What Makes a “Good Family Lawyer”?

By Daniela Dell-Aquila, Student-at-Law  |  June 22, 2023

The law is complex and, for those unfamiliar with it, interacting with the legal system is often an overwhelming experience. Here’s what I’ve observed as a law student aspiring to become a family lawyer: in the context of family law, that overwhelming feeling is often paired with a lot of other emotions, such as sadness, frustration, anger, or betrayal. When the complexity of the law is taken alongside the nuances of practising family law, the significant impact a family law matter can have on each individual and the family, as well as the unique history shared between the parties, the stakes become very high – too high to have a legal representative who is not well-versed in all of the “extras” that go into effective representation in a family law matter. This is what I’ve learned during my student placement at Henderson Family Law (HFL):

1.  Half the Job is Customer Service

Family lawyers should be supportive, informative, and clear in their advice. However, due to the heightened emotional elements of family law, it is very important for a family lawyer to manage their time in a cost-effective way on behalf of their client. From what I observed during my placement, it could be very easy for a lawyer to spend an hour with a client without accomplishing anything noteworthy on their file due to the significant emotional toll that family law proceedings take on a client. While family lawyers are one piece of their client’s support system, they must encourage their client to be focused and streamline conversations in a direction which will add value to the progression of the legal matter, rather than getting sidetracked. The lawyers at Henderson Family Law are compassionate, kind and supportive, while also remaining effective with their time, which is a cost benefit to their clients. Learning how to balance the competing nature of these interests is an essential part of the practice of family law.

2. A Good Lawyer is Level-Headed

To be an effective lawyer you do not need to be aggressive or loud. Family law is a unique practice area, because the parties will often remain a part of each other’s lives. The lawyers at HFL have taught me that throughout the progression of a family law file emotions run high and there is often conflict; however, a lawyer’s role in these moments is to be a voice of reason rather than to instigate. Family law is largely negotiation-based and, in situations where collaboration is possible, the lawyer should encourage their client to exhaust this avenue. While I recognize that there are situations which require a lawyer to be assertive and navigate conflict, I have learned that effectively doing so can be achieved without sacrificing collegiality, cordiality, and respectful communication. I believe strongly that a lawyer who is able to compose themselves in high-intensity situations, gather their thoughts and respectfully advocate for their client will be much more effective than a lawyer who takes the “aggressive” route. This is, in my opinion, an essential component of practising law ethically and effectively.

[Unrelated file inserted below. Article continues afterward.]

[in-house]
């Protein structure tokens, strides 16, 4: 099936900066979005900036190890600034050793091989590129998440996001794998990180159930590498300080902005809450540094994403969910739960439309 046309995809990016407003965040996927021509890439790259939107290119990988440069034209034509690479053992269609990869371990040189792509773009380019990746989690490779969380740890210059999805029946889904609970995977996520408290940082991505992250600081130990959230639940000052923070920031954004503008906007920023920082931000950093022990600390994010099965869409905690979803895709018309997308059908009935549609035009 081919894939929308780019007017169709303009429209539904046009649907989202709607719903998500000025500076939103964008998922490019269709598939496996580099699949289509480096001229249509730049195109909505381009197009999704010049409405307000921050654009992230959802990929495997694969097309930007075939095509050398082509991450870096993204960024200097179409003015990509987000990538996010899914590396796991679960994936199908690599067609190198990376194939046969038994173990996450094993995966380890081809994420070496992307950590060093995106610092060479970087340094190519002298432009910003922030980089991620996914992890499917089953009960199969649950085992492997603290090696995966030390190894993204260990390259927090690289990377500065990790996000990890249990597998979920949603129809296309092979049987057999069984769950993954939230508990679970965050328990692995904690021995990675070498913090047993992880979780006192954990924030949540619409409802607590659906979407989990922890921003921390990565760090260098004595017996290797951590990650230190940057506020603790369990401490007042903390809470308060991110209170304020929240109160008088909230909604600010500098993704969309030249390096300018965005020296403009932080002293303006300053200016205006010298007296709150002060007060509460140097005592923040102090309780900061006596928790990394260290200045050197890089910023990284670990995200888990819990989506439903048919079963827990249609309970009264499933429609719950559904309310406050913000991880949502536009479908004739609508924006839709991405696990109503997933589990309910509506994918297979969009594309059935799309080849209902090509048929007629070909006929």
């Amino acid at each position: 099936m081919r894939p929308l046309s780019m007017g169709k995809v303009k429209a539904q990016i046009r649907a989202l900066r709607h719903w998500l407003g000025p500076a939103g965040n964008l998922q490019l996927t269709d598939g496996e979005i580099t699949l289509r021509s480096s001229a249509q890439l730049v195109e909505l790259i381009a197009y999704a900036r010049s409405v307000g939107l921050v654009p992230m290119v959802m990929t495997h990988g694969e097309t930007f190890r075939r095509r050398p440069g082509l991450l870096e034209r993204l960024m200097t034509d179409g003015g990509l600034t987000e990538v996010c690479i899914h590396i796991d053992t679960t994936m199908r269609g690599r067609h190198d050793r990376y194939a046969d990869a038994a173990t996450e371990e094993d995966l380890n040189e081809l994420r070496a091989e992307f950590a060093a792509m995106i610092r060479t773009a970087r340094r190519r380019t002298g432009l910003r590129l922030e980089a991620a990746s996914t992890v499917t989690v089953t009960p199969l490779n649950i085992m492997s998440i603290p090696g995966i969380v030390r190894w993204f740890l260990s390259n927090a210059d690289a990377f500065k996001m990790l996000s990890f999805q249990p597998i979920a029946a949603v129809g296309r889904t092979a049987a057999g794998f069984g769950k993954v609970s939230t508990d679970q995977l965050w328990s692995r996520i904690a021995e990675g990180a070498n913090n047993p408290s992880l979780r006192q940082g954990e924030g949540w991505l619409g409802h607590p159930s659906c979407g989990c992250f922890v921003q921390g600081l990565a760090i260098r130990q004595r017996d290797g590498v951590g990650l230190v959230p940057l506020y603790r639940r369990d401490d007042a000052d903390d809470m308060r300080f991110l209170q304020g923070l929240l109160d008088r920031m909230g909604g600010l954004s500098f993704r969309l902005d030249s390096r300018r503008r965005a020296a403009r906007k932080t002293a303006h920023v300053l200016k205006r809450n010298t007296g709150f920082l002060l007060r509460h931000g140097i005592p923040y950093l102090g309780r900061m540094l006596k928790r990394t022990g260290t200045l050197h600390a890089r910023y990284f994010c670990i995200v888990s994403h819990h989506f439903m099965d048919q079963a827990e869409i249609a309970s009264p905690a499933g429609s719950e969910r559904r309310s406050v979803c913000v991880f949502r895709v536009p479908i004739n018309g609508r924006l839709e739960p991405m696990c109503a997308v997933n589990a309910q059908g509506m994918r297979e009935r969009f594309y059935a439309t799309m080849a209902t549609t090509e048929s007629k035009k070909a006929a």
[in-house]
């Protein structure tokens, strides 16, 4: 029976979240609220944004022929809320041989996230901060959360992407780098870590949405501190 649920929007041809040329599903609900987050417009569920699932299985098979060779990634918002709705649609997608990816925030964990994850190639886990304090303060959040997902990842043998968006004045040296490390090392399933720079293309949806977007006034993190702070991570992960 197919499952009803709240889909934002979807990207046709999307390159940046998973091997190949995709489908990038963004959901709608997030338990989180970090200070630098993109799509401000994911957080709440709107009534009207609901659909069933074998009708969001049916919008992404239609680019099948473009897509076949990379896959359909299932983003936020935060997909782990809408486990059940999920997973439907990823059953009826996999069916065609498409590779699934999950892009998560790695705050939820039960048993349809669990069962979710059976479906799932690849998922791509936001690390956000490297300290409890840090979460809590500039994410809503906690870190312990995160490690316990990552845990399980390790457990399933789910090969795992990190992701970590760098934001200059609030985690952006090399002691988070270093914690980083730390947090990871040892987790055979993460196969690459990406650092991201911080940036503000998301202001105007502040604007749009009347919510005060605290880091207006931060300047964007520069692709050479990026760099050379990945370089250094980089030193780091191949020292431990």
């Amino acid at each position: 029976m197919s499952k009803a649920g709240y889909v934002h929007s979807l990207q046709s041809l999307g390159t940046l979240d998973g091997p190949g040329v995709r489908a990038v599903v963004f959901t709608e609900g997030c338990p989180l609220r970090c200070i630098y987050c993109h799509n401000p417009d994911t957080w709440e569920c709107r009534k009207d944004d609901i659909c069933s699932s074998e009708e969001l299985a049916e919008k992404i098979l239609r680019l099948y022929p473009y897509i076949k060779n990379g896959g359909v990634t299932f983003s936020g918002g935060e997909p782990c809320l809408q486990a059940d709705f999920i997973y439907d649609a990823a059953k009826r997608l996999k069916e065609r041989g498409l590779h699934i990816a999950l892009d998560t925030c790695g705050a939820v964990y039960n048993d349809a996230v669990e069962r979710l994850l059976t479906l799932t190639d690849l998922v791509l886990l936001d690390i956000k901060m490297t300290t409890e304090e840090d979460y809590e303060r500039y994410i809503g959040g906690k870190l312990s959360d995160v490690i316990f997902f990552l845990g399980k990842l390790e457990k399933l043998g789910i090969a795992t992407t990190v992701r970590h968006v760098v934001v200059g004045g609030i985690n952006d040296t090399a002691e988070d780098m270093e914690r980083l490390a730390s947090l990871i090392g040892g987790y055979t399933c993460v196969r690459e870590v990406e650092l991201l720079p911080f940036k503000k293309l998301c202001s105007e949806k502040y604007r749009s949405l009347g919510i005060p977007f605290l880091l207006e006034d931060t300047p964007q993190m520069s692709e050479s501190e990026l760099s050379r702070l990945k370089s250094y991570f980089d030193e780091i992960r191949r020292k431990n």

3. Preparation is Key

As a student observer in various proceedings, I have learned that it is extremely apparent when a lawyer is unprepared. And when a lawyer is unprepared, the proceedings are significantly less productive, often resulting in a waste of the client’s money. The lawyers at HFL have shown me the importance of only taking on what you can manage and ensuring that quality of service never suffers due to an over-ambitious case load.

The three lessons I have highlighted, along with many others that I will take with me, have taught me that being a “good family lawyer” is more than just competency in the law – which is simply the baseline. What sets a lawyer apart from the pack is the lawyer’s ability to offer the client service that is customized to their needs and circumstances, in a way that is strategic, cost-effective and resolution-focused. At HFL, I gained the tools I will need to be “a good family lawyer.”


This content is provided as a general informational source by Henderson Family Law, and does not constitute legal advice or opinion, or establish a lawyer-client relationship. Every situation is complex and fact-specific, and appropriate advice will vary accordingly. Do not rely on this information for legal decision-making under any circumstances. Please consult with us and obtain proper advice and strategy concerning the specifics of your particular situation.

Back to Blog